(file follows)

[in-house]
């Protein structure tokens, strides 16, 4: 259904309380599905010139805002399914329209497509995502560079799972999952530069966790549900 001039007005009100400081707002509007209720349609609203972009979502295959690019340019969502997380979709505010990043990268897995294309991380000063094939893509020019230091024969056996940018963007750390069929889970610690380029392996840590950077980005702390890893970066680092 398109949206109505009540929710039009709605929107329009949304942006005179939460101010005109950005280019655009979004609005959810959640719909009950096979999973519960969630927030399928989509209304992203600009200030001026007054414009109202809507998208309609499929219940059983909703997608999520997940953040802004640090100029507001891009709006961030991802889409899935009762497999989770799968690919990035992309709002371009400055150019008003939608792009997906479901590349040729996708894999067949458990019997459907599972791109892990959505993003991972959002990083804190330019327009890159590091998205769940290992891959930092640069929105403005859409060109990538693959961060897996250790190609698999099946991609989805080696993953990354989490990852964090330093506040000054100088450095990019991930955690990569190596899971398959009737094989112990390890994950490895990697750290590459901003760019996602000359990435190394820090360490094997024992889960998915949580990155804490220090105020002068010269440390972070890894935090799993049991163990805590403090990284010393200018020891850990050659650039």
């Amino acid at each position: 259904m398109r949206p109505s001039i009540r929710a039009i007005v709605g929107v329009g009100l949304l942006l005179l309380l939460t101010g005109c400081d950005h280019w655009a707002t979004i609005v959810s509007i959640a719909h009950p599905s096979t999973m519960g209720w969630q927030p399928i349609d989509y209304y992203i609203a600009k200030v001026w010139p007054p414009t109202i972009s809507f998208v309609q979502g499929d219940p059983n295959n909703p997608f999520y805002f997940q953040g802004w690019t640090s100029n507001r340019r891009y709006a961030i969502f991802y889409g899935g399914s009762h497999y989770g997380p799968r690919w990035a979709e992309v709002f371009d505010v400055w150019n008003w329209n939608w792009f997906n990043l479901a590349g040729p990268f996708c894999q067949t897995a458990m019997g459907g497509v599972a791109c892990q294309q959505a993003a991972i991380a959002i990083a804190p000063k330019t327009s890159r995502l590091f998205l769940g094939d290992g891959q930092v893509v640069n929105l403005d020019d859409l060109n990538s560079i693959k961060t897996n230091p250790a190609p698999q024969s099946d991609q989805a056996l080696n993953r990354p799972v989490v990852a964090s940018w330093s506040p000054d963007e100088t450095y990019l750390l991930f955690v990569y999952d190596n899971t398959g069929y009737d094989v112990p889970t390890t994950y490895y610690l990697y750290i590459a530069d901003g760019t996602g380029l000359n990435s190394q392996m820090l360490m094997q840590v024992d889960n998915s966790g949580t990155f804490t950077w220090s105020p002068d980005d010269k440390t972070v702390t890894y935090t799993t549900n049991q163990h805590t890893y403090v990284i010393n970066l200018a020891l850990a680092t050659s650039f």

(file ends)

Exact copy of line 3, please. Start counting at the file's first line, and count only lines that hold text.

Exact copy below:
């Amino acid at each position: 259904m398109r949206p109505s001039i009540r929710a039009i007005v709605g929107v329009g009100l949304l942006l005179l309380l939460t101010g005109c400081d950005h280019w655009a707002t979004i609005v959810s509007i959640a719909h009950p599905s096979t999973m519960g209720w969630q927030p399928i349609d989509y209304y992203i609203a600009k200030v001026w010139p007054p414009t109202i972009s809507f998208v309609q979502g499929d219940p059983n295959n909703p997608f999520y805002f997940q953040g802004w690019t640090s100029n507001r340019r891009y709006a961030i969502f991802y889409g899935g399914s009762h497999y989770g997380p799968r690919w990035a979709e992309v709002f371009d505010v400055w150019n008003w329209n939608w792009f997906n990043l479901a590349g040729p990268f996708c894999q067949t897995a458990m019997g459907g497509v599972a791109c892990q294309q959505a993003a991972i991380a959002i990083a804190p000063k330019t327009s890159r995502l590091f998205l769940g094939d290992g891959q930092v893509v640069n929105l403005d020019d859409l060109n990538s560079i693959k961060t897996n230091p250790a190609p698999q024969s099946d991609q989805a056996l080696n993953r990354p799972v989490v990852a964090s940018w330093s506040p000054d963007e100088t450095y990019l750390l991930f955690v990569y999952d190596n899971t398959g069929y009737d094989v112990p889970t390890t994950y490895y610690l990697y750290i590459a530069d901003g760019t996602g380029l000359n990435s190394q392996m820090l360490m094997q840590v024992d889960n998915s966790g949580t990155f804490t950077w220090s105020p002068d980005d010269k440390t972070v702390t890894y935090t799993t549900n049991q163990h805590t890893y403090v990284i010393n970066l200018a020891l850990a680092t050659s650039f």